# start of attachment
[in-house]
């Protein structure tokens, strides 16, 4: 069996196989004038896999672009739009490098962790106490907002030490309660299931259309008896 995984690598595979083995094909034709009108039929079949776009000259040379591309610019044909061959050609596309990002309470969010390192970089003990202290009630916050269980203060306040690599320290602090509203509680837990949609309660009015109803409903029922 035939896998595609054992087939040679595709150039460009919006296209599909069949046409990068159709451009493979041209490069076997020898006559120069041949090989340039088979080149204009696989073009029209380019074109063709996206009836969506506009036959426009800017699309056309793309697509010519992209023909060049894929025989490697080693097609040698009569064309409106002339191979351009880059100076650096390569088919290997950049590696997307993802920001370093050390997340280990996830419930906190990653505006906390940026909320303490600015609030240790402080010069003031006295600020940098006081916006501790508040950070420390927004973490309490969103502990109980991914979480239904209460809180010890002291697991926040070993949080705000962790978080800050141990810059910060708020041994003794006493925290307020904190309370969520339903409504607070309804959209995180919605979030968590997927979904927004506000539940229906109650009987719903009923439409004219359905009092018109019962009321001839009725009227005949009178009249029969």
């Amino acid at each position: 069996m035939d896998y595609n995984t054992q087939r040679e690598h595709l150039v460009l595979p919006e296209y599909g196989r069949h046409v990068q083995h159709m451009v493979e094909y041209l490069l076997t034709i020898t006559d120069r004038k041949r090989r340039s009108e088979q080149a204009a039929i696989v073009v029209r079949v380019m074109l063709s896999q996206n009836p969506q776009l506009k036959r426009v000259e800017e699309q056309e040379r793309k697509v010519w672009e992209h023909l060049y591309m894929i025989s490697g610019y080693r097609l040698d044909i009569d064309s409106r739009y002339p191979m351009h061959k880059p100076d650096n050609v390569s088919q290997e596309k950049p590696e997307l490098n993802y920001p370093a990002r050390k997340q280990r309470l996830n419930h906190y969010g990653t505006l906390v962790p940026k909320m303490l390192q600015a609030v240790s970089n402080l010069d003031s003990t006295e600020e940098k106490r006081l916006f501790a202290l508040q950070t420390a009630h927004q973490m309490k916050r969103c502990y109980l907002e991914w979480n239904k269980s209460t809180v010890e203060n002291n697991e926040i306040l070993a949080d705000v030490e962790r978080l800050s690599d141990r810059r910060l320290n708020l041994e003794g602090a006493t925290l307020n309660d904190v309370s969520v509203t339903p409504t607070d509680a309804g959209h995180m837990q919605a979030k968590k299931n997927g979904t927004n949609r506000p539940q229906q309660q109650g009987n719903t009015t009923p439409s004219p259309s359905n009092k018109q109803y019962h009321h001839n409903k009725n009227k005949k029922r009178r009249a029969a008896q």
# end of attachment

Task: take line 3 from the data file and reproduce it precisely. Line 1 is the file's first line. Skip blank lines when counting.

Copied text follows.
């Amino acid at each position: 069996m035939d896998y595609n995984t054992q087939r040679e690598h595709l150039v460009l595979p919006e296209y599909g196989r069949h046409v990068q083995h159709m451009v493979e094909y041209l490069l076997t034709i020898t006559d120069r004038k041949r090989r340039s009108e088979q080149a204009a039929i696989v073009v029209r079949v380019m074109l063709s896999q996206n009836p969506q776009l506009k036959r426009v000259e800017e699309q056309e040379r793309k697509v010519w672009e992209h023909l060049y591309m894929i025989s490697g610019y080693r097609l040698d044909i009569d064309s409106r739009y002339p191979m351009h061959k880059p100076d650096n050609v390569s088919q290997e596309k950049p590696e997307l490098n993802y920001p370093a990002r050390k997340q280990r309470l996830n419930h906190y969010g990653t505006l906390v962790p940026k909320m303490l390192q600015a609030v240790s970089n402080l010069d003031s003990t006295e600020e940098k106490r006081l916006f501790a202290l508040q950070t420390a009630h927004q973490m309490k916050r969103c502990y109980l907002e991914w979480n239904k269980s209460t809180v010890e203060n002291n697991e926040i306040l070993a949080d705000v030490e962790r978080l800050s690599d141990r810059r910060l320290n708020l041994e003794g602090a006493t925290l307020n309660d904190v309370s969520v509203t339903p409504t607070d509680a309804g959209h995180m837990q919605a979030k968590k299931n997927g979904t927004n949609r506000p539940q229906q309660q109650g009987n719903t009015t009923p439409s004219p259309s359905n009092k018109q109803y019962h009321h001839n409903k009725n009227k005949k029922r009178r009249a029969a008896q």